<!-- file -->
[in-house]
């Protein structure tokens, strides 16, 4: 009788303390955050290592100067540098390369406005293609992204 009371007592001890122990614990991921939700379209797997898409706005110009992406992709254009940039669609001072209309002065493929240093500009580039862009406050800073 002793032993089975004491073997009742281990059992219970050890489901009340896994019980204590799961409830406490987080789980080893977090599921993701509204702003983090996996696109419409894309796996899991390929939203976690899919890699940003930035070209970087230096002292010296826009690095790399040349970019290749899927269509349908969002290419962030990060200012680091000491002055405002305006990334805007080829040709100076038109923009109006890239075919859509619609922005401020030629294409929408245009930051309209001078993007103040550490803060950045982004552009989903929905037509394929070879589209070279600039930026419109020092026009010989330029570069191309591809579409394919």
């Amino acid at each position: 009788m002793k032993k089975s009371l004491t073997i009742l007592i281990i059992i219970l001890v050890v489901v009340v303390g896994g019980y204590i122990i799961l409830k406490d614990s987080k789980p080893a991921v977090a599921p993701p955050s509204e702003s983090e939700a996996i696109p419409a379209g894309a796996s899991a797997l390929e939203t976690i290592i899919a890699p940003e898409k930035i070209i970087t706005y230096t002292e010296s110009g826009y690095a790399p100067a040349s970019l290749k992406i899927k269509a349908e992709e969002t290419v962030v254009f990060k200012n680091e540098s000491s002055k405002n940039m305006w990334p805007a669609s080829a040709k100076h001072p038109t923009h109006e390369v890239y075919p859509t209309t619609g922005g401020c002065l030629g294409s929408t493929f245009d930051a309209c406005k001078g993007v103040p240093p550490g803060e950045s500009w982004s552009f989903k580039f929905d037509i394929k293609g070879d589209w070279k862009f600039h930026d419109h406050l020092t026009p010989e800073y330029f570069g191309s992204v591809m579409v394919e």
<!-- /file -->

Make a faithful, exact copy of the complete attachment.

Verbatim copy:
[in-house]
């Protein structure tokens, strides 16, 4: 009788303390955050290592100067540098390369406005293609992204 009371007592001890122990614990991921939700379209797997898409706005110009992406992709254009940039669609001072209309002065493929240093500009580039862009406050800073 002793032993089975004491073997009742281990059992219970050890489901009340896994019980204590799961409830406490987080789980080893977090599921993701509204702003983090996996696109419409894309796996899991390929939203976690899919890699940003930035070209970087230096002292010296826009690095790399040349970019290749899927269509349908969002290419962030990060200012680091000491002055405002305006990334805007080829040709100076038109923009109006890239075919859509619609922005401020030629294409929408245009930051309209001078993007103040550490803060950045982004552009989903929905037509394929070879589209070279600039930026419109020092026009010989330029570069191309591809579409394919």
């Amino acid at each position: 009788m002793k032993k089975s009371l004491t073997i009742l007592i281990i059992i219970l001890v050890v489901v009340v303390g896994g019980y204590i122990i799961l409830k406490d614990s987080k789980p080893a991921v977090a599921p993701p955050s509204e702003s983090e939700a996996i696109p419409a379209g894309a796996s899991a797997l390929e939203t976690i290592i899919a890699p940003e898409k930035i070209i970087t706005y230096t002292e010296s110009g826009y690095a790399p100067a040349s970019l290749k992406i899927k269509a349908e992709e969002t290419v962030v254009f990060k200012n680091e540098s000491s002055k405002n940039m305006w990334p805007a669609s080829a040709k100076h001072p038109t923009h109006e390369v890239y075919p859509t209309t619609g922005g401020c002065l030629g294409s929408t493929f245009d930051a309209c406005k001078g993007v103040p240093p550490g803060e950045s500009w982004s552009f989903k580039f929905d037509i394929k293609g070879d589209w070279k862009f600039h930026d419109h406050l020092t026009p010989e800073y330029f570069g191309s992204v591809m579409v394919e």